Think the Soloist might have a compact front ring (is that 34 teeth?) and maybe 11-23 or 25 on the back.

 

Been riding my P3 lately, and noticed the small chain ring looks bigger than the Soloist (39 maybe), the rear cluster looks about the same though.

 

Think I might sit down & count the teeth on em both tonight :shy: . Would a 39/11-25 get me up the hills at Wanaka?

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Trev you having a 28 cog at Grafton wouldnt have made any difference would it ?

 

Nope not at all because I still needed to turn over the speed I was doing to keep working with the small group I was with on that climb (race survival depended on it). The 25 I could still get over and turn a descent cadence to maintain speed. My HR average was 166 and maxed at 173 on that climb.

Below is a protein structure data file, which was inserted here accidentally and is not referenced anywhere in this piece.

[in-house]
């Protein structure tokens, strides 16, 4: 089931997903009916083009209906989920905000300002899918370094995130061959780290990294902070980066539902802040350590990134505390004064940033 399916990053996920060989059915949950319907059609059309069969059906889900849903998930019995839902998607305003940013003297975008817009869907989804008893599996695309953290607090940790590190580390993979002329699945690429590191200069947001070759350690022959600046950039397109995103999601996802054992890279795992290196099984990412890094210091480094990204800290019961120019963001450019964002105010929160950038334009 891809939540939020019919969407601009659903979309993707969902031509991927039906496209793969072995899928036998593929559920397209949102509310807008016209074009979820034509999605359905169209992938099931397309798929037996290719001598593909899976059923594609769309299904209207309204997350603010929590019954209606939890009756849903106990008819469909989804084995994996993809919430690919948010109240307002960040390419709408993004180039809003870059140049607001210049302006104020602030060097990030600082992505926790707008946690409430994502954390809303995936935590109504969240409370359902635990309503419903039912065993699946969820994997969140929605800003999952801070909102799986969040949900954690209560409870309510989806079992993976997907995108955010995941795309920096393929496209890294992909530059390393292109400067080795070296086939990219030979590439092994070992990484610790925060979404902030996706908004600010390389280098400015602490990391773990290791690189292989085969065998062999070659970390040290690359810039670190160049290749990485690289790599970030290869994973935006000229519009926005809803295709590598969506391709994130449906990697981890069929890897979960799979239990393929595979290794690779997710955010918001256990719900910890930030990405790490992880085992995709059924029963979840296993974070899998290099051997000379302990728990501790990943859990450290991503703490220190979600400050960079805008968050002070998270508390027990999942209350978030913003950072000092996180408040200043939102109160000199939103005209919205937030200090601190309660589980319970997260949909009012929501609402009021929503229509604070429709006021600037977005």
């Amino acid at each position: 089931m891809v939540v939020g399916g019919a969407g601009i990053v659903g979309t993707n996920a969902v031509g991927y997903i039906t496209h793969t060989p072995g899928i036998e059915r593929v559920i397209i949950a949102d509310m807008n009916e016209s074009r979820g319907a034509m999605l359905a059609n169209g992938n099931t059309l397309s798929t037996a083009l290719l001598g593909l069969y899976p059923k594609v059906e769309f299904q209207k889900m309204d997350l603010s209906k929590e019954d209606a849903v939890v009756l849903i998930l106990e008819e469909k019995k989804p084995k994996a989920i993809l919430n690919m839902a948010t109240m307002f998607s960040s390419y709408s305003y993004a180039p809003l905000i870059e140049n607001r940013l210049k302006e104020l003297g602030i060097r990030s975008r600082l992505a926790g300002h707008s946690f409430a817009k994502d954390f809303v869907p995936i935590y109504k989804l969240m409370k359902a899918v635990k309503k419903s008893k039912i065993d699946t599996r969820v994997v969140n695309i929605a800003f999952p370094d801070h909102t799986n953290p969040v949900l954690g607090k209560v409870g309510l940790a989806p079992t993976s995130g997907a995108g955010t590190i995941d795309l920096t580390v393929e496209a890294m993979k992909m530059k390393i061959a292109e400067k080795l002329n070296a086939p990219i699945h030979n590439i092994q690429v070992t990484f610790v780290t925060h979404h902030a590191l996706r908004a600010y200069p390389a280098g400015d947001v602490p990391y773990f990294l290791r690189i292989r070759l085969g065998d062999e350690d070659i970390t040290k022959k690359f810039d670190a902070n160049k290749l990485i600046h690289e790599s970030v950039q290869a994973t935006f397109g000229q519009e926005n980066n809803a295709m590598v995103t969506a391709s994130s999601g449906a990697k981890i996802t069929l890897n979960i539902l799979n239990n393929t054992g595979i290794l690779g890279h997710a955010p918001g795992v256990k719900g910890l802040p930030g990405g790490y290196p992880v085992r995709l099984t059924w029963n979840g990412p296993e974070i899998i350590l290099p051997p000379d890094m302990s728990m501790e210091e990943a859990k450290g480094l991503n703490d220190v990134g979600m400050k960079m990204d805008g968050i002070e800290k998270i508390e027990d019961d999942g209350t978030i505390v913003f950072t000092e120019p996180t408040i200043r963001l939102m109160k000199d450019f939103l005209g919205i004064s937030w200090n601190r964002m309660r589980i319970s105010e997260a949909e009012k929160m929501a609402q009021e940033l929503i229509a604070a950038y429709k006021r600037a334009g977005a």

A 27 or 28 would have been a waste as I'd be spinning to much for my liking.

 

I've only gone to a 27 for the 3 Peaks, mainly for the nasty climb up the back of Falls which is 10km that rarely sees less than double digits on the gradient. What makes that climb tougher is having 200km (with Hotham and Tawonga) in the legs when you get to the base of it. The 27 was a real grind still and the year before I used a 25 cassette which wasn't to friendly :P

 

 

Actually funnily enough each time at Alpine as I've gotten quicker over the course the more I wanted a lighter gearing.

I've used a 23 cassette on 3 occasions and 25 on the 4th trip. Although I had a bad year last year and rode terrible which meant the 25 was a god send on that occasion. But of the other 3 times as I got quicker over the whole course the more I'd find a use for the 25 and giving me the chance to take the load of the legs a little by spinning a slightly higher cadence particularly towards the end when your getting quite fatigued.